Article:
It’s Monday, What are You Reading is a meme hosted by Jen from Teach Mentor Texts and Kellee and Ricki from Unleashing Readers (new host of Monday reading: Kathryn T at Book Date). It has been awhile since I joined this reading community and I intend to be more present this year, life circumstances permitting.
This year, we hope to feature books that fit any of the following criteria:
- Postcolonial literature and/or [pre/post] revolutionary stories
- Stories by indigenous / first-nation peoples / people of colour
- Narratives of survival and healing, exile and migration, displacement and dispossession
- Books written or illustrated by people who have been colonized, oppressed, marginalized
- Translated or international literature
You Are A Story (Amazon)
Written by Bob Raczka Illustrated by Kristen and Kevin Howdeshell
Published by Neal Porter Books (2023)
ISBN: 9780823449149 (ISBN10: 0823449149) Borrowed via Overdrive. Book photos taken by me.
I was immediately taken by the book cover of this 2023 picturebook – with each child being the cover of their own books; stars of their own stories. It is a book that depicts everything that a child is: a living and breathing being, an animal, a voyager, a body of water – the image below is one of my favourites:
At the same time, the book is also filled with the infinite possibilities a child can become as a human being – and as found in one of the full spread pages: we are always in the process of becoming; that is part of what being human is all about.
This capacity to reinvent one’s self, the idea that one is nowhere near completion, but forever evolving – can be a comforting thought for many.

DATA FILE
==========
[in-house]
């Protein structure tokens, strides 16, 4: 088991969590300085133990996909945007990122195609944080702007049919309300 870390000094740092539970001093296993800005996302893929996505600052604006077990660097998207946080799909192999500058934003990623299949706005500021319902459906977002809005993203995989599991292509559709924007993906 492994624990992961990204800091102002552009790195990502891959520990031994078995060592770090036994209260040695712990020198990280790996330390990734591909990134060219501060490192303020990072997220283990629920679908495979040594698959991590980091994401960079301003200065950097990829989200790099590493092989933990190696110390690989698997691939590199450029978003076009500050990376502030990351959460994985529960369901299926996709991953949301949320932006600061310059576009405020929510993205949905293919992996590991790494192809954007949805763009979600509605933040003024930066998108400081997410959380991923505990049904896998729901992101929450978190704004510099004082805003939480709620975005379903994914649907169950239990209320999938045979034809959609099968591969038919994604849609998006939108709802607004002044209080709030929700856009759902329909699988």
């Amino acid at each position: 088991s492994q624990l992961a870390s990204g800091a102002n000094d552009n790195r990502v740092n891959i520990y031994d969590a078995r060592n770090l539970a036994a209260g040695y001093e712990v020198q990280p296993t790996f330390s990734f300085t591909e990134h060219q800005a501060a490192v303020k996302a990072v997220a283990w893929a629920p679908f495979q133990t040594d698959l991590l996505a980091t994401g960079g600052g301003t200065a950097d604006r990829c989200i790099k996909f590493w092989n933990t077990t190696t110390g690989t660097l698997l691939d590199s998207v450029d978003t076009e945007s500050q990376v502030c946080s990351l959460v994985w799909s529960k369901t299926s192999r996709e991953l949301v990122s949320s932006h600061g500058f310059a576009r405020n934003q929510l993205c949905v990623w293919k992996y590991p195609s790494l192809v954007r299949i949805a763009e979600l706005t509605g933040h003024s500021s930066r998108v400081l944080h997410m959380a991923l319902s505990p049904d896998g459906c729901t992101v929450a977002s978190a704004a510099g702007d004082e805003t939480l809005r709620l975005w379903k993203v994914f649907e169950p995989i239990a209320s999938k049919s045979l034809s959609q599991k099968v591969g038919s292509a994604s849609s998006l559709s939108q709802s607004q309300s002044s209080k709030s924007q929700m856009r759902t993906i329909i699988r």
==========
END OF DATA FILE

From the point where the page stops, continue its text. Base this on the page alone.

There is dynamism in the storytelling and in the art that would definitely appeal to young and not-so-young readers alike. It taps into our innate sense of wonder about how we constantly surprise ourselves in our becoming.
the knowing (Amazon)
Written by Ani Di Franco Illustrated by Julia Mathew
Published by Rise x Penguin Workshop (2023)
ISBN: 9780593383759 (ISBN10: 0593383753) Borrowed via Overdrive. Book photos taken by me.
I am a huge Ani DiFranco fan, having witnessed one of her rare live concerts in Singapore many years ago. Her edgy, caustic, confrontational songwriting has always spoken to me – in all its audacity, intensity, truth. I was thrilled to discover that she has written a picturebook that apparently she wrote for her youngest child.
Similar to the earlier book, it centralizes one’s story, one’s narrative, one being a repository of many tales – ones that came before and ones that are yet to be told. While I am not usually a fan of rhyming text, there is a musicality, a repetitiveness to some of the words here that may be attributed to Ani Di Franco’s background as a singer-songwriter, which I did not mind as much as I normally would.
The art is created by Julia Mathew (her first picturebook apparently) of Indian descent, and I enjoyed the ephemeral splash of muted colors in the pages with this brown-skinned girl navigating between that which is evident on the surface: one’s skin color, one’s appearance; and that which is “underneath,” the “unseen” aspects that constitute one’s self.
It is this core, this essence within one’s being, the ‘knowing’ that binds human beings to one another – regardless of who we are or where we are in the world. I think the message would have been made even more powerful had there been an Author’s Note detailing what this ‘knowing’ signifies to Ani Di Franco, and the inspirations behind the art work of Julia Mathews, and how this ‘knowing’ moved her.
#DecolonizeReading2023 Update: 28 out of target 100 (the knowing)
You Are a Story is a beautiful book!
I shared You Are A Story today, too, Myra, a special book for all! The Knowing is new to me, will certainly look for it!
LikeLiked by 1 person
I’ll be on the lookout for these books. I’m sure we have them at the bookstore.
LikeLiked by 1 person